• Sushi
  • Salmon patties – My Mom used to make these with canned salmon quite often when I was a kid. I need to get that recipe from her….
  • Smoked salmon
  • Cedar-planked salmon – I just prepare the salmon as I would for the pan-seared salmon, then place it on a cedar board that has been soaked in water for at least an hour prior to using and put it on the grill. A word of caution — Keep a close eye on your grill when cooking this way. The last time I did this, a neighbor came over, I got distracted, and the next thing I knew, my beautiful salmon was several hunks of smoking charcoal. There was no salvaging any of it (not to mention I could’ve burned down my deck)!

Do you like salmon, and if so, how do you like to prepare it?

Okay, so I could use your help here…. I’ve been thinking about discontinuing this series because I seem to keep repeating myself. If it’s benefitting you and you’d like to continue seeing these posts, please let me know, or if you think it’s time to end it, I’d appreciate if you’d let me know that also. My goal with sharing what I learn is to help others that may be going through the same things. If it’s not helpful, I don’t want to waste your time. So….feedback please! Thanks so much!

Blessings,

~Terri

 

25 comments

  1. I love salmon too and all fish really. I like ut poached in water with a little vinegar then eaten cold or pan fried with a crispy outer.
    My fibro fog has gone these past few years and I am not cetain why. I take an omega 3 6 9 supplement with D3 daily which is the most probable saviour but who knows…🌼🌼🌼

    Liked by 1 person

  2. Thank you for the reminder that I can make salmon at home. Please know your series on food options are very helpful to me. I understand if you discontinue because of time. Until then I look forward to future blogs on healthy food choices. Feedback is a gift. Thanks for asking.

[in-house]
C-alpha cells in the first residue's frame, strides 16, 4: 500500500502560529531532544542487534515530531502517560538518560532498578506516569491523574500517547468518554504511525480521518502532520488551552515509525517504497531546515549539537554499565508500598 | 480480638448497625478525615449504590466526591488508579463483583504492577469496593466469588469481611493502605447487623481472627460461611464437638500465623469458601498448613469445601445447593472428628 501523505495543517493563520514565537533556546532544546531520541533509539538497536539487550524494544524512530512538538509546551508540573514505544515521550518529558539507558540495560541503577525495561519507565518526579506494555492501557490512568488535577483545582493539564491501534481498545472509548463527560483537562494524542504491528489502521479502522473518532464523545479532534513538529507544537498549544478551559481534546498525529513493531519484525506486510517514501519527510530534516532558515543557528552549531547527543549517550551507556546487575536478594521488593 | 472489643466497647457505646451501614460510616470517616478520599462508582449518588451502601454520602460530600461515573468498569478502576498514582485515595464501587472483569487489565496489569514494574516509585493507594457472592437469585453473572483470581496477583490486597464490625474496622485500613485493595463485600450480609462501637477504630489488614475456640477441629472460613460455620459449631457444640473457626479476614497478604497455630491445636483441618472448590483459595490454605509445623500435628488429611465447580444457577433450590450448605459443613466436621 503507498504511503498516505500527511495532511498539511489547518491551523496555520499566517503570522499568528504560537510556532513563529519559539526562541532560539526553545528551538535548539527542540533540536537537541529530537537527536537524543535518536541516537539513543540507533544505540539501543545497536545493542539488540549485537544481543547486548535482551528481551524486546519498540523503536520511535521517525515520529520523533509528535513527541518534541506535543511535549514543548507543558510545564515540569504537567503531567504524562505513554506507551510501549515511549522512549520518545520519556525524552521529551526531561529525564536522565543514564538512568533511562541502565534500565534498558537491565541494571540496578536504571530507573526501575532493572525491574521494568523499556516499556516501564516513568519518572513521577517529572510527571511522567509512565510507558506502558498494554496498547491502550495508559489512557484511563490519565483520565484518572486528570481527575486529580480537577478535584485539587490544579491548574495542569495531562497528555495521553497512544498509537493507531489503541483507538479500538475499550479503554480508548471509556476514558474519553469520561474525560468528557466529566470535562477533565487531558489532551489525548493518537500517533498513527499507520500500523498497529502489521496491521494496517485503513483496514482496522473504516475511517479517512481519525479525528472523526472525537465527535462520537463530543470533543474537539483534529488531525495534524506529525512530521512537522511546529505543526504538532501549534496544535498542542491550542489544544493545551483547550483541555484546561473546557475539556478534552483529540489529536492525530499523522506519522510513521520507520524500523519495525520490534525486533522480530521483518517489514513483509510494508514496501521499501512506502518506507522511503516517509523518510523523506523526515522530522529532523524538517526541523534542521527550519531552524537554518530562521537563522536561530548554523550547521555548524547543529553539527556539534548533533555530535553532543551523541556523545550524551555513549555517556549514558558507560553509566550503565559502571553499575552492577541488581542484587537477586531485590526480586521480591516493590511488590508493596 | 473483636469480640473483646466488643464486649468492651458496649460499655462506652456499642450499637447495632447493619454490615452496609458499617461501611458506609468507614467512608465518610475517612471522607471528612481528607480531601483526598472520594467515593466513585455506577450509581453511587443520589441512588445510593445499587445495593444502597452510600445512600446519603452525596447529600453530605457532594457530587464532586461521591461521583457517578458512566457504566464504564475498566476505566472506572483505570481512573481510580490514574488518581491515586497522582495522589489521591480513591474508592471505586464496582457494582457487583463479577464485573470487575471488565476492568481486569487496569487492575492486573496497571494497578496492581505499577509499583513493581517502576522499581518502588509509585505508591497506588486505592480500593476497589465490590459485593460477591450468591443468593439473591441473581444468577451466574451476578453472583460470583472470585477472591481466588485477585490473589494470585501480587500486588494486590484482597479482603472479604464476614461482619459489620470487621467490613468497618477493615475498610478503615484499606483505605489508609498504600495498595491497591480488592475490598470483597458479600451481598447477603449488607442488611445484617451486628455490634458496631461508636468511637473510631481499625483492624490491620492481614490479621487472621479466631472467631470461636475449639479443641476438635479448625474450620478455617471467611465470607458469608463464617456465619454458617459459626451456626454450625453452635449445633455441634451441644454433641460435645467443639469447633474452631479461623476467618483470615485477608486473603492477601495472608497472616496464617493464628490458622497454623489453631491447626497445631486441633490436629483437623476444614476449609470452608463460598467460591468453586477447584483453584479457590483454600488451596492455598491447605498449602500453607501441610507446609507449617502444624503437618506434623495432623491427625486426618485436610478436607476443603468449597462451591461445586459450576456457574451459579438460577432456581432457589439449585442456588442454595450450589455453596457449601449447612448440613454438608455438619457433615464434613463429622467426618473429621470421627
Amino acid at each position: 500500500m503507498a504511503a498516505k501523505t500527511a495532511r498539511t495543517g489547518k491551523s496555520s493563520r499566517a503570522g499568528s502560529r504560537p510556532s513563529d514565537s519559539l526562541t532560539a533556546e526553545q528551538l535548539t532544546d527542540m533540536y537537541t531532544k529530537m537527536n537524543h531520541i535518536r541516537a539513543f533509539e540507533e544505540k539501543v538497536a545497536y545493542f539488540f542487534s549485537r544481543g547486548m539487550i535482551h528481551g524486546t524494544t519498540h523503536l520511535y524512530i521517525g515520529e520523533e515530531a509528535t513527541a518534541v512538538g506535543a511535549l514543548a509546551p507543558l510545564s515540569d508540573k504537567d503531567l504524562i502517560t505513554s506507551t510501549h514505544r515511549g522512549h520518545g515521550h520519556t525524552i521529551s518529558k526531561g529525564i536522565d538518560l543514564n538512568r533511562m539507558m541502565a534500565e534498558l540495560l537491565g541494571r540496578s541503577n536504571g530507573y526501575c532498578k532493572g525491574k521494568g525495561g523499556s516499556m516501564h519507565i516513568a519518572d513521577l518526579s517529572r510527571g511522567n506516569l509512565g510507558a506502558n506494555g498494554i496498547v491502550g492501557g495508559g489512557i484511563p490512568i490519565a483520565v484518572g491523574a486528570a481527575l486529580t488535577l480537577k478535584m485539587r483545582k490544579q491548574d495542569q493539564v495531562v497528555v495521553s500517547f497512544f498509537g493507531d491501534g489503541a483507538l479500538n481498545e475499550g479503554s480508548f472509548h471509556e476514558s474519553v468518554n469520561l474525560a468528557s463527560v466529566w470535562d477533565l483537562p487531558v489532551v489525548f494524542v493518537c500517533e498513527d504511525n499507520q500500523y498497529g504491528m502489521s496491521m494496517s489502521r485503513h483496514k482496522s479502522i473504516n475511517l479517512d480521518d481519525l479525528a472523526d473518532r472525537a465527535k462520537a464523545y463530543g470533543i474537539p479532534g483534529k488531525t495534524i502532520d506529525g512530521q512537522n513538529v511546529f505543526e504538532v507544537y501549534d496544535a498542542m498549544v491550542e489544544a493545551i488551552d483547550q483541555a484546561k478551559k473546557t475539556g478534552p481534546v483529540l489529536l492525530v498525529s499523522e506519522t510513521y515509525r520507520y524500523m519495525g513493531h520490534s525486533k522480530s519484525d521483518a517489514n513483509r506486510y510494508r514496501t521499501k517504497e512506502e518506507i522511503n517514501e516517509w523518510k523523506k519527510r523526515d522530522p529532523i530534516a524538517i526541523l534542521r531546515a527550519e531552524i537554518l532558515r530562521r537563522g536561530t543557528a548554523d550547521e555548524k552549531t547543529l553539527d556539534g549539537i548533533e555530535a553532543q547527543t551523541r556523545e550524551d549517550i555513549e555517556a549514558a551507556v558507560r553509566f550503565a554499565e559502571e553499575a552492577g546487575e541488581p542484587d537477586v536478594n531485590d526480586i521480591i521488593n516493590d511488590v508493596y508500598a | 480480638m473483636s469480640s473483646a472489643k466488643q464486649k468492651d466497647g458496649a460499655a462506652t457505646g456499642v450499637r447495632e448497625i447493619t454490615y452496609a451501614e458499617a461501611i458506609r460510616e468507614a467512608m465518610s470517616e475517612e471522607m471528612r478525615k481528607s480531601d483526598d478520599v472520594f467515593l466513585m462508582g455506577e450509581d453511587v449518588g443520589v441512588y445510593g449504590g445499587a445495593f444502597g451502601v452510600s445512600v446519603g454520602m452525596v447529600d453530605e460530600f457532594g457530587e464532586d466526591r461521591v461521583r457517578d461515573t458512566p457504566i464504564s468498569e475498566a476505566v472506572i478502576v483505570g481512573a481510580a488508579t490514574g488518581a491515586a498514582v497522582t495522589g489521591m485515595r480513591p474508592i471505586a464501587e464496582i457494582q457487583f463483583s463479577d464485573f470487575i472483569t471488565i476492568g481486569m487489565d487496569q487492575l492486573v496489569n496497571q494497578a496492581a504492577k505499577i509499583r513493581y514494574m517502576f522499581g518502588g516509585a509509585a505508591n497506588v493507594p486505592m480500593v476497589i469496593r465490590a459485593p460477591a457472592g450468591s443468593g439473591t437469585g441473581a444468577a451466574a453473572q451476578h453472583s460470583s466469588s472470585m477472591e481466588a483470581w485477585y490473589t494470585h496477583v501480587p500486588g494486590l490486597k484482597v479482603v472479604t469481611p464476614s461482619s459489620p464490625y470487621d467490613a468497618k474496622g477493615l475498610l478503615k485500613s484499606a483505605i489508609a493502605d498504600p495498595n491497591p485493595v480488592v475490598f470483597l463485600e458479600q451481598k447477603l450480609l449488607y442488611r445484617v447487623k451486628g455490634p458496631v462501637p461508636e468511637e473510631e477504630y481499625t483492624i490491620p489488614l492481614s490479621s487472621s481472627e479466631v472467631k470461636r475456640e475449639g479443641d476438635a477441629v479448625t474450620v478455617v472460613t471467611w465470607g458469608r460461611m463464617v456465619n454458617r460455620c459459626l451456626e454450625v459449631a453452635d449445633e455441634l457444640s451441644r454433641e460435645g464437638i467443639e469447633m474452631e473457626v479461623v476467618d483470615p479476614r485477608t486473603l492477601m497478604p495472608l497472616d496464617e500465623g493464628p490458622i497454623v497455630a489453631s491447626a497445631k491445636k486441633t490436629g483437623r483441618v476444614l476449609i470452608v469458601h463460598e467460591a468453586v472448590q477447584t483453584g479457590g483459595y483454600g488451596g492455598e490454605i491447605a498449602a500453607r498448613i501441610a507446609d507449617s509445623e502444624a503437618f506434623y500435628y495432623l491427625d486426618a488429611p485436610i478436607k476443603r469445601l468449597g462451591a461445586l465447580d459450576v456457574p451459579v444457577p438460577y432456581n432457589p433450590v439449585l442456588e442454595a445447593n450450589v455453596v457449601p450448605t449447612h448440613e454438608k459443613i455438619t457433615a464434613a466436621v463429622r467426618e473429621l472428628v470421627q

Liked by 1 person

    1. Thanks so much for the feedback, Sarah! I’m so glad you find it helpful. As long as people find it useful, I’m happy to continue with it. I just didn’t want to bore people with repeating information, but if it benefits others, I’m more than happy to continue! Thanks again for the feedback – you’re the best!

      Like

  3. I am new to your blog,i like the facts that you stated about the salmon,but i thought you would cover more than just one food,i am just learning how to handle fibromyalgia. But i will continue to read more of your blogs,my sister shared this on her MSbeautifulbutterflies. Thanks for helping and giving tips. Now off to read more!☺

    Liked by 1 person

    1. Hi Crystal, welcome to the blog! I’m doing a series of posts on different foods that may be helpful for fibromyalgia, and I usually choose one food to highlight each week. If you check out the Healthy Diet category in the sidebar, you can find all five previous For the Love of Food posts as well as this one. I would link to them here for you, but I’m not sure how to put the links in the comments section. Learning to live with fibromyalgia is definitely a learning process. I’m five years in, and still learning…. I hope the information you find here is helpful, and if I can help with anything, please let me know. Thanks for visiting, and for your comments!

      Like

  4. Oops sorry beautiful butterflies is or ms team! 😄 my sister reblogged you on her page MSnubutterflies! I knew something wasn’t right when it didn’t pop up in spell check bar!

    Liked by 1 person